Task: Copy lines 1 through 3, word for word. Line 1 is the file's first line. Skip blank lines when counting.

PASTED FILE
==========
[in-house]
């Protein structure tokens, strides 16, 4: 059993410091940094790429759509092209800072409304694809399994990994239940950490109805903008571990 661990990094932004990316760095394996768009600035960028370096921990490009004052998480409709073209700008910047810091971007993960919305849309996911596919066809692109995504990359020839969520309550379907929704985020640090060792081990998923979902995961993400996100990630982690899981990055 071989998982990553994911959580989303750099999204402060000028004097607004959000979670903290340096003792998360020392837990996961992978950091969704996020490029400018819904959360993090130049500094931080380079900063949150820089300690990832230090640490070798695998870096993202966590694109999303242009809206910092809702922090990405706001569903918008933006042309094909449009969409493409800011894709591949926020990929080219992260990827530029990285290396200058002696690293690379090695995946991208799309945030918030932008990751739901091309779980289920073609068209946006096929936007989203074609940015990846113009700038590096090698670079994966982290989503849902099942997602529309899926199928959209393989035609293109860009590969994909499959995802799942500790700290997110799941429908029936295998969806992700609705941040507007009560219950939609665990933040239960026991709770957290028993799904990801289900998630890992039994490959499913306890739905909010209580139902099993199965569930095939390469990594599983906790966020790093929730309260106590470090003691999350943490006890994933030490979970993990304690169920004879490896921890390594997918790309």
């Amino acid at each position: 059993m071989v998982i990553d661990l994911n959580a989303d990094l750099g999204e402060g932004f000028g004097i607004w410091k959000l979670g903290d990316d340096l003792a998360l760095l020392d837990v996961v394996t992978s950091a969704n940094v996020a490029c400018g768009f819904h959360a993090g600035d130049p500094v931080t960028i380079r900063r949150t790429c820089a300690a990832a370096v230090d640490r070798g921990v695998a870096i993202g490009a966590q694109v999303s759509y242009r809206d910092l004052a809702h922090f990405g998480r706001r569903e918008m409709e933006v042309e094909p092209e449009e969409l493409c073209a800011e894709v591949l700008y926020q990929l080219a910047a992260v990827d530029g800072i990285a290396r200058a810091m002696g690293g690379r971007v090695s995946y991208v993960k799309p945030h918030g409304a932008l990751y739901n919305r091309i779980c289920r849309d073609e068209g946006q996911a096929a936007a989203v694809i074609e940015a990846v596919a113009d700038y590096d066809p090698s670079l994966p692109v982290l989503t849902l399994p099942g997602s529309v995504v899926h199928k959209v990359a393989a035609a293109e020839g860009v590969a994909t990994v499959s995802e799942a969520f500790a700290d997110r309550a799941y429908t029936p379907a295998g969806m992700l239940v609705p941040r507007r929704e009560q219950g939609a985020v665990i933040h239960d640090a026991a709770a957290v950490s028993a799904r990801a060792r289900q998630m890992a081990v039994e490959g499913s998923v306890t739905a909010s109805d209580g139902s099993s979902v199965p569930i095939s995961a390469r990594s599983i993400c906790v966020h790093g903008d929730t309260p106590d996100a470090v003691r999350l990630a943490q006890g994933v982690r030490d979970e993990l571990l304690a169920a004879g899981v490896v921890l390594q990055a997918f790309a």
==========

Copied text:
[in-house]
């Protein structure tokens, strides 16, 4: 059993410091940094790429759509092209800072409304694809399994990994239940950490109805903008571990 661990990094932004990316760095394996768009600035960028370096921990490009004052998480409709073209700008910047810091971007993960919305849309996911596919066809692109995504990359020839969520309550379907929704985020640090060792081990998923979902995961993400996100990630982690899981990055 071989998982990553994911959580989303750099999204402060000028004097607004959000979670903290340096003792998360020392837990996961992978950091969704996020490029400018819904959360993090130049500094931080380079900063949150820089300690990832230090640490070798695998870096993202966590694109999303242009809206910092809702922090990405706001569903918008933006042309094909449009969409493409800011894709591949926020990929080219992260990827530029990285290396200058002696690293690379090695995946991208799309945030918030932008990751739901091309779980289920073609068209946006096929936007989203074609940015990846113009700038590096090698670079994966982290989503849902099942997602529309899926199928959209393989035609293109860009590969994909499959995802799942500790700290997110799941429908029936295998969806992700609705941040507007009560219950939609665990933040239960026991709770957290028993799904990801289900998630890992039994490959499913306890739905909010209580139902099993199965569930095939390469990594599983906790966020790093929730309260106590470090003691999350943490006890994933030490979970993990304690169920004879490896921890390594997918790309």
């Amino acid at each position: 059993m071989v998982i990553d661990l994911n959580a989303d990094l750099g999204e402060g932004f000028g004097i607004w410091k959000l979670g903290d990316d340096l003792a998360l760095l020392d837990v996961v394996t992978s950091a969704n940094v996020a490029c400018g768009f819904h959360a993090g600035d130049p500094v931080t960028i380079r900063r949150t790429c820089a300690a990832a370096v230090d640490r070798g921990v695998a870096i993202g490009a966590q694109v999303s759509y242009r809206d910092l004052a809702h922090f990405g998480r706001r569903e918008m409709e933006v042309e094909p092209e449009e969409l493409c073209a800011e894709v591949l700008y926020q990929l080219a910047a992260v990827d530029g800072i990285a290396r200058a810091m002696g690293g690379r971007v090695s995946y991208v993960k799309p945030h918030g409304a932008l990751y739901n919305r091309i779980c289920r849309d073609e068209g946006q996911a096929a936007a989203v694809i074609e940015a990846v596919a113009d700038y590096d066809p090698s670079l994966p692109v982290l989503t849902l399994p099942g997602s529309v995504v899926h199928k959209v990359a393989a035609a293109e020839g860009v590969a994909t990994v499959s995802e799942a969520f500790a700290d997110r309550a799941y429908t029936p379907a295998g969806m992700l239940v609705p941040r507007r929704e009560q219950g939609a985020v665990i933040h239960d640090a026991a709770a957290v950490s028993a799904r990801a060792r289900q998630m890992a081990v039994e490959g499913s998923v306890t739905a909010s109805d209580g139902s099993s979902v199965p569930i095939s995961a390469r990594s599983i993400c906790v966020h790093g903008d929730t309260p106590d996100a470090v003691r999350l990630a943490q006890g994933v982690r030490d979970e993990l571990l304690a169920a004879g899981v490896v921890l390594q990055a997918f790309a």